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Callow vertical smoker

post #1 of 5
Thread Starter 
Hi all, just purchased the above smoker,now what charcoal to use,briquettes or lump wood?..or am I opening a can of worms?..
post #2 of 5

Hi Joel. I have just finished a review of the Callow - if you have not seen it you can find it here


There is no can of worms really between charcoal and briquettes - it really depends on what you are looking to achieve. If you are looking for a quick hot smoke - say chicken at 160 C for 75 minutes then lumpwood charcoal will be fine as it gets to temperature quickly and burns quite hot. Its downside though is that it burns quite quickly and for long smokes (like pork or brisket) you would need to continually add more fuel during the cook which leads to temperature peaks and troughs. For the longer smokes the briquettes are better as a single load will usually last the full duration of a cook, For instance in my review I used 2 Kg of Heat Beads briquettes in the Callow and the stable cooking temperature was maintained for about 8 hours. This only actually 2/3 filled the fire basket and so it is likely that 3 Kg of Heat Beads would give you a good 12 hours cooking.


Don't forget it is not just the fuel. Whether you use lump charcoal or briquettes you will probably want to add smoke flavour in the form of wood chunks or pellets. Here is an example of a minion setup in a ProQ Frontier - which is similar to the Callow.


post #3 of 5
Thread Starter 
Hi wade, yes I have watched your Callow videos on you tube and yes that prompted me to get the callow, they basically made my mind up!..thank you for advice on the briquettes or lump wood. May I ask about minion?..
post #4 of 5

When grilling on a BBQs people tend to get the charcoal all alight at once and then the food is cooked quickly over 15-30 minutes or so and then the charcoal is allowed to burn itself out. The fire is not controlled and almost all of the heat is wasted.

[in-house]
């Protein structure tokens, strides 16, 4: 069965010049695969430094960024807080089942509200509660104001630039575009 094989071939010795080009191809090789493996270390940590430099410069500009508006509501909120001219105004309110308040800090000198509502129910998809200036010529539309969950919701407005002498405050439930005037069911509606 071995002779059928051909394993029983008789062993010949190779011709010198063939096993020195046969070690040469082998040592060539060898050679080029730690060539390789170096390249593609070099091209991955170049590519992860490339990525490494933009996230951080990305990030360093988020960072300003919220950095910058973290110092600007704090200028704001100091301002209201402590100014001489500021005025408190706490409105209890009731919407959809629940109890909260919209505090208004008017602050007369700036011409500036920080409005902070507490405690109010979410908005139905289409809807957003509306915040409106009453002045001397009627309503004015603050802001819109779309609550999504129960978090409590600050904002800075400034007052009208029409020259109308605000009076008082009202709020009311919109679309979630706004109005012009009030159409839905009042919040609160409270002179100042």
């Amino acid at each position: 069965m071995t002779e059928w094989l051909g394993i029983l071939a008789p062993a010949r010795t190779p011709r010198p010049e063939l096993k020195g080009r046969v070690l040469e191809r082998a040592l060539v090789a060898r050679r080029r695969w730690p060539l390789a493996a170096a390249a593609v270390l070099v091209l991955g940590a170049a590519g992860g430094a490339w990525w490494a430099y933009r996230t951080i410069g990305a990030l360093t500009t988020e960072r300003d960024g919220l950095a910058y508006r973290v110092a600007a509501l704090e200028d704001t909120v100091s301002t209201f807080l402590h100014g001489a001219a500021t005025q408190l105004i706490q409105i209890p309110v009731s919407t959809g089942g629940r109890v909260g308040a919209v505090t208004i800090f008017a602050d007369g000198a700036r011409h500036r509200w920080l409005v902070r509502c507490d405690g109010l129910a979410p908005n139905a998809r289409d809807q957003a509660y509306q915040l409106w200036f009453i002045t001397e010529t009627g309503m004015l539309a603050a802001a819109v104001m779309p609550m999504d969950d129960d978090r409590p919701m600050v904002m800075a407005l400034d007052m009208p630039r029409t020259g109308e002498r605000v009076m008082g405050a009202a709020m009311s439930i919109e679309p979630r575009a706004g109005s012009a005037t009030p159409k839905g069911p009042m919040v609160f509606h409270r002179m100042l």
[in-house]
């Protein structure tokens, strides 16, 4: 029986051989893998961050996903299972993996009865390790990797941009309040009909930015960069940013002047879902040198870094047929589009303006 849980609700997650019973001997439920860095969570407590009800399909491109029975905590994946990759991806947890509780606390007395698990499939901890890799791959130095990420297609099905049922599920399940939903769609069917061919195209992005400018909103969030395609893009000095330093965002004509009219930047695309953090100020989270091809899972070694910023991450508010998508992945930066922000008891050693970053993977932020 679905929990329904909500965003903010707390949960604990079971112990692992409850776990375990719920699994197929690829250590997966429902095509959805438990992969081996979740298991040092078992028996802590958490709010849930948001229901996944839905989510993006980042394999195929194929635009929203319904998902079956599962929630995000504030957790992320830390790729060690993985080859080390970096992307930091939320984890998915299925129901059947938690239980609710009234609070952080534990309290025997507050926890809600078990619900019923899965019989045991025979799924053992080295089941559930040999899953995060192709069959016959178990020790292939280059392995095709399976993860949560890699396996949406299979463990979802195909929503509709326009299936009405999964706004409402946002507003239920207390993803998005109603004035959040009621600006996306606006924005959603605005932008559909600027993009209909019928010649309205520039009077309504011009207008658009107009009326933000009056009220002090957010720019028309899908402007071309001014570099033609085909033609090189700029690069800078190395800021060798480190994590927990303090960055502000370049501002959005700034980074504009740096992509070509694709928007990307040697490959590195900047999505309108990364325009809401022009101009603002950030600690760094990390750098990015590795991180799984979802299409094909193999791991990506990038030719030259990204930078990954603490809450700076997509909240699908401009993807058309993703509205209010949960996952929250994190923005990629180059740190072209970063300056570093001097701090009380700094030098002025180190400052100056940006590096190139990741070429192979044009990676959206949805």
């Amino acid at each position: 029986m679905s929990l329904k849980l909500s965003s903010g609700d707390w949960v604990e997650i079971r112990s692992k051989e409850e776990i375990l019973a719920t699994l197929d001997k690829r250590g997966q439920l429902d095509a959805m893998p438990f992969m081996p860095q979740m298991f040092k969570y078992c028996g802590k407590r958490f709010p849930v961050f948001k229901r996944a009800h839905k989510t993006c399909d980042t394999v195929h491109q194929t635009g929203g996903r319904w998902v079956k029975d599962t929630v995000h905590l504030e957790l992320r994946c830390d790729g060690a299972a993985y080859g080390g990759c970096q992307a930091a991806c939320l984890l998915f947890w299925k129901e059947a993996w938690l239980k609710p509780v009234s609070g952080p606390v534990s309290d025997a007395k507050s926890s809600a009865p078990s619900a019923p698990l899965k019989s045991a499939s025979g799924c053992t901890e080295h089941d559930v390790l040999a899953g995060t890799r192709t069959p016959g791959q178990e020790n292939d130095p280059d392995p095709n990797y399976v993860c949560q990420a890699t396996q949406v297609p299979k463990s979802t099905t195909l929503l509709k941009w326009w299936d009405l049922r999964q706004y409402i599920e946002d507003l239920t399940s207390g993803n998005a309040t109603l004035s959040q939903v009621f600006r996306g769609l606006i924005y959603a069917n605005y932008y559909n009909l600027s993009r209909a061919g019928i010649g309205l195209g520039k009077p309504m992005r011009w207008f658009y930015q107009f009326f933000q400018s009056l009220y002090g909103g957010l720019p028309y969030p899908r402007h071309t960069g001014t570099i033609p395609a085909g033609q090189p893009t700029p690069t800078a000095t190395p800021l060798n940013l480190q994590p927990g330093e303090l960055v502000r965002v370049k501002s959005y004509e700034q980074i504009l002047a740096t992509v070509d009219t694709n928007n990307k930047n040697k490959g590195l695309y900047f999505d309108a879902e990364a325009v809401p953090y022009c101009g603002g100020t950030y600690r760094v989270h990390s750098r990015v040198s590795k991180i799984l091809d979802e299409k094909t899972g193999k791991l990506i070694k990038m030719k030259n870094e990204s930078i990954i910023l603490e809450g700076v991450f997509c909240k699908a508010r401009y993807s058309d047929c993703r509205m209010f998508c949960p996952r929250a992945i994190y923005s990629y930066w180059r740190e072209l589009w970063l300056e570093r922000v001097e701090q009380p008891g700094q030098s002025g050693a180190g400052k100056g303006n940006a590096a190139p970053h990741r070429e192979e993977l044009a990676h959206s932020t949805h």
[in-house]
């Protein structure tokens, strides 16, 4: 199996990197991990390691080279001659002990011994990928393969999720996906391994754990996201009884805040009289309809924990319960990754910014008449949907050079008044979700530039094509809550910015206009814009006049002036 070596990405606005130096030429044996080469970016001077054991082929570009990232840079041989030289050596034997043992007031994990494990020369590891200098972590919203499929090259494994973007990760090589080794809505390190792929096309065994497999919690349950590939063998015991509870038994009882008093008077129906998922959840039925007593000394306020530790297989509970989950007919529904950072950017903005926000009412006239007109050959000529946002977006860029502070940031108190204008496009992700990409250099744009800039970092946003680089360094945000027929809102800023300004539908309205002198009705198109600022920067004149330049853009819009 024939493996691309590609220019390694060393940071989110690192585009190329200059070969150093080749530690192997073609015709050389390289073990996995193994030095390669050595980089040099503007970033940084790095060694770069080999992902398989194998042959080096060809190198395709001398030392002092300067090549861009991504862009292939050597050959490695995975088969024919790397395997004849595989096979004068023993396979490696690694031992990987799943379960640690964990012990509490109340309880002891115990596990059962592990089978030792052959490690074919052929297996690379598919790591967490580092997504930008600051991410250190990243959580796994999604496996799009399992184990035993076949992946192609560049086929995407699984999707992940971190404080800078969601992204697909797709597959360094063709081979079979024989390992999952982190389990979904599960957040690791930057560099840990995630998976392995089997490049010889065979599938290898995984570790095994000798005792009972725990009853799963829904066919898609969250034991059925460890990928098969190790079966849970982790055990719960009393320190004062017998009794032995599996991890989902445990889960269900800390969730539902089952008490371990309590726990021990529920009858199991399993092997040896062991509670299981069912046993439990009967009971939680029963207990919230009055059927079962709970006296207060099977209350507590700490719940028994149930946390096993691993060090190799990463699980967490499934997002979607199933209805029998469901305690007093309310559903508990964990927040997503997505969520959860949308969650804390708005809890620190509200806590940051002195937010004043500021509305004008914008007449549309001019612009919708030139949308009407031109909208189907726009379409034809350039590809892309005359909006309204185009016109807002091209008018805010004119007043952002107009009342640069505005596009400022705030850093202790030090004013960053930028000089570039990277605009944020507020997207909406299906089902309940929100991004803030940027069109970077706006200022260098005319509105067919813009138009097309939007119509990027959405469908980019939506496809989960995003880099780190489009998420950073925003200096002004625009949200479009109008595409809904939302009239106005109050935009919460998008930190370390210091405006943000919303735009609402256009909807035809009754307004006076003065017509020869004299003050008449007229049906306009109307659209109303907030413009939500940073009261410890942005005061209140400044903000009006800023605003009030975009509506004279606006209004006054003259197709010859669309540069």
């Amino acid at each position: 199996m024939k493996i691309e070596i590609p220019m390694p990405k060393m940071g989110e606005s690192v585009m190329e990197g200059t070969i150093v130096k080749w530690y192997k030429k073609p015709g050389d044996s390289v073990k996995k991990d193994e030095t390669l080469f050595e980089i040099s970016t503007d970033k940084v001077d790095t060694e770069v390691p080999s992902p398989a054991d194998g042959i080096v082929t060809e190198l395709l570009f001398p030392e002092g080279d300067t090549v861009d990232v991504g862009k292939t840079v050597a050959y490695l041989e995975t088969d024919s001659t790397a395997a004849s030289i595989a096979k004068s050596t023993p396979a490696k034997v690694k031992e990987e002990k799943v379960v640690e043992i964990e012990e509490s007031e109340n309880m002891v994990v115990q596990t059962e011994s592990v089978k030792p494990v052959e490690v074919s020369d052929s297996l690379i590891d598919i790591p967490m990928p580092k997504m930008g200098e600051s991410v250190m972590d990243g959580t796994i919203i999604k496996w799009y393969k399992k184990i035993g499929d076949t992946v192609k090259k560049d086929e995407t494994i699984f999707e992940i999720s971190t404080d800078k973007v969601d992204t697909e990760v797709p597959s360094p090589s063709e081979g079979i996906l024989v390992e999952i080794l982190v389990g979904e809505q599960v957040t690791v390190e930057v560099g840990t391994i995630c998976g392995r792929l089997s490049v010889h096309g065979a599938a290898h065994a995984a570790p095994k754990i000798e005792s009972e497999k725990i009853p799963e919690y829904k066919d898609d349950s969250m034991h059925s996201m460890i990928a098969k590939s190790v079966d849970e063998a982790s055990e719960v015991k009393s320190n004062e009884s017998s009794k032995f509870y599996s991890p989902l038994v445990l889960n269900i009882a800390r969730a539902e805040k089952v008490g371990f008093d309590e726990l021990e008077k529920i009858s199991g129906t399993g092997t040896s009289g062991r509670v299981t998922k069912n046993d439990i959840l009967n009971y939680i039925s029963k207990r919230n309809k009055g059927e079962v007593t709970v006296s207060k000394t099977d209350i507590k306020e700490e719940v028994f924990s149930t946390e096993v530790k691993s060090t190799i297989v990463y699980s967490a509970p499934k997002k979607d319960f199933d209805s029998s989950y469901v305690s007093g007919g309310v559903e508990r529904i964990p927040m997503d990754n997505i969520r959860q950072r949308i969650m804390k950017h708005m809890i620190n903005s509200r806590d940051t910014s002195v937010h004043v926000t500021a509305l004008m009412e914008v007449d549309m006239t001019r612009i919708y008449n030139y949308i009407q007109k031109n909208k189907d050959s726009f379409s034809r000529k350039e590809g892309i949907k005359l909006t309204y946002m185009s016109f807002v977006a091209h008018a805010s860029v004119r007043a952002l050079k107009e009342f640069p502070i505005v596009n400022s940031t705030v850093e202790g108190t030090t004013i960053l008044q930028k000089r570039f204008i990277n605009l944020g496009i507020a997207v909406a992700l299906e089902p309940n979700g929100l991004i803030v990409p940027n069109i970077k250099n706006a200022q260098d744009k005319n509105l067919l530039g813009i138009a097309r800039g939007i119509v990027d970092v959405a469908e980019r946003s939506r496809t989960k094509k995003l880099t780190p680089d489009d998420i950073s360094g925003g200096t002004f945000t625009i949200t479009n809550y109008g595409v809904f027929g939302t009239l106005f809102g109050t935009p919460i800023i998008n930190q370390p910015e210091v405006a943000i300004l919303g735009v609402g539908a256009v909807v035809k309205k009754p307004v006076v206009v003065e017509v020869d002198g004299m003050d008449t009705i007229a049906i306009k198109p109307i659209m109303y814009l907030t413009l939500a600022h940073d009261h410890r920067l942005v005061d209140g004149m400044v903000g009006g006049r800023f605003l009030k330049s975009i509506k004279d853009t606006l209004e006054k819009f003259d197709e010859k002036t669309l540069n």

When cooking in a smoker we are looking for something quite different. We are looking to bring the temperature of the cooking chamber up to within a very specific temperature range - typically between 110 and 160 C depending on what is being smoked. In order to do this we do not burn all of the charcoal at once but are looking to control the rate so that the fuel is burned over an extended period of time. The most common ways of doing this are the Snake method or the Minion method


Both are the same conceptually and consist of mostly unlit coals being placed in the fire basket and then a few lit coals added. The air flow over the coals is then regulated so that the burn progresses slowly (over a matter of hours) through the unlit coals. 


Snake method - often used in Kettle smokers. This burns from one end



Minion method - often used in bullet smokers. This burns from the centr outwards



When using either the Snake or Minion methods it is important to use good quality briquettes/charcoal as many of the cheaper ones can produce unpleasant smells when they are initially lit and produce a lot of ash.

post #5 of 5
Thread Starter 
More really useful information!..
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